When we say God allows suffering, the sense I get is that in the moment of suffering, God takes a step back, so that later on, at just the right moment, he walks right back into the scene and teaches us a lesson, thereby bringing some good out of suffering. The image we often use is parents. Like when a kid keeps pulling the kitten’s tail despite being warned not to do it. So the parents “allow” the kid to be scratched by the kitten, to experience just enough pain, to teach him a lesson. Or when a kid goes under the table and starts jumping and roughhousing in spite of being forbidden. So the parents “allow” him to hit his head, to experience pain, to teach him a lesson. And so, we say God “allows suffering” to happen. He steps back and assumes a “pedagogical distance,” then returns and fixes what’s broken.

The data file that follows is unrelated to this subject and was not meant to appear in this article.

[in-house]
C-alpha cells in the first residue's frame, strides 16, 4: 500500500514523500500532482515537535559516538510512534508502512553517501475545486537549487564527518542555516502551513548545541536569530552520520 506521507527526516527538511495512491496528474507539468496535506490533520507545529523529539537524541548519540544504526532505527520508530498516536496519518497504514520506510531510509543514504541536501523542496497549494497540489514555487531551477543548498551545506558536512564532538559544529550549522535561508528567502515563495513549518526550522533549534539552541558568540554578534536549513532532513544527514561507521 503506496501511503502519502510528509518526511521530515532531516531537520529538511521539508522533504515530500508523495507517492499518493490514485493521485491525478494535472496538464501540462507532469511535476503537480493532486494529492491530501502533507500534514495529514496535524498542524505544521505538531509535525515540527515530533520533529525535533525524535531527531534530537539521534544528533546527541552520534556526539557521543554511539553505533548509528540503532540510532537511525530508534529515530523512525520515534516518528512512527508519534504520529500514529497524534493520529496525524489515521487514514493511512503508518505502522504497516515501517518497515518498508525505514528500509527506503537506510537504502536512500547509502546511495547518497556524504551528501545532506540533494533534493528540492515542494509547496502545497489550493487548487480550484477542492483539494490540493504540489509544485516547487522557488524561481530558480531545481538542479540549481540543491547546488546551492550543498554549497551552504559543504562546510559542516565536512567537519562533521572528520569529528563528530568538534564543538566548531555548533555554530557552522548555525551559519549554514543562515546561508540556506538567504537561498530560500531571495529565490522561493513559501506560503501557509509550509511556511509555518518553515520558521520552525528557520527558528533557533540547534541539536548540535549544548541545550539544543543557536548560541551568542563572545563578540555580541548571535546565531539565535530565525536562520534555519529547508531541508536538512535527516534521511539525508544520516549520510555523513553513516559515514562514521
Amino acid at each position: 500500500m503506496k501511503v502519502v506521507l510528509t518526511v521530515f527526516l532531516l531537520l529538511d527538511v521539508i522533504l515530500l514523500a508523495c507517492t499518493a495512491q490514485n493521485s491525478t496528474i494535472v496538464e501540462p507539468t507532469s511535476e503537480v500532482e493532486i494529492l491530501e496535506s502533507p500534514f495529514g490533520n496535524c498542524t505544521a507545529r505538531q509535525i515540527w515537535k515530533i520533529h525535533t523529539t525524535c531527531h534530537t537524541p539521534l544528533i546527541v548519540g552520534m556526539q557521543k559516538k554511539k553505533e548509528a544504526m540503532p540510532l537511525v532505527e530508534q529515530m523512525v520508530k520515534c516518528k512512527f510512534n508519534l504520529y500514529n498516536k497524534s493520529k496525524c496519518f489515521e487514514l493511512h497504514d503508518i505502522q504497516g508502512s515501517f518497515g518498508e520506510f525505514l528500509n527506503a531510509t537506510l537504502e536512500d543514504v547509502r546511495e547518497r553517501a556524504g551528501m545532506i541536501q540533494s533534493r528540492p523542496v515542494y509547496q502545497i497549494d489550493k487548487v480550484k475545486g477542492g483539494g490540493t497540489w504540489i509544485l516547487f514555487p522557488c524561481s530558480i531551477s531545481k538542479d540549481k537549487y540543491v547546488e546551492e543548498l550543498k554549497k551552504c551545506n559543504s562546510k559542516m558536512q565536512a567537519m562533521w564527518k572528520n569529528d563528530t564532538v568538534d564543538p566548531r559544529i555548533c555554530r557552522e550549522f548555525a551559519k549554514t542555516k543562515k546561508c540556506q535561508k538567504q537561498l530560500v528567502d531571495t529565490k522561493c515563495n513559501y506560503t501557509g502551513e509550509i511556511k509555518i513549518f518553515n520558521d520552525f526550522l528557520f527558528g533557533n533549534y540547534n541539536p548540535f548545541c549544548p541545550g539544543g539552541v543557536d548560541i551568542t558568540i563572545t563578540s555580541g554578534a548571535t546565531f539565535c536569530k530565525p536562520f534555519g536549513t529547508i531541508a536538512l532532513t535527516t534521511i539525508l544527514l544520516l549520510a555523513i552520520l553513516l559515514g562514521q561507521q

But real suffering in the world is way bigger and more complicated than being kitten-scratched or bumping our heads. In fact, the worst suffering in the world is experienced by good people who don’t deserve to suffer—the poor, the calamity-stricken, the refugees, the defenseless women and children. So to contemplate God as stepping back, doing nothing, and “allowing” suffering of such scale in order to teach a lesson—that for me is absurd, unacceptable and unfair. To begin with – good, well-meaning people, the poor, the defenseless, the innocent who suffer—they’re not the ones who should be taught a lesson, are they? Secondly, what kind of God would use the suffering of the good to teach a lesson to the evil?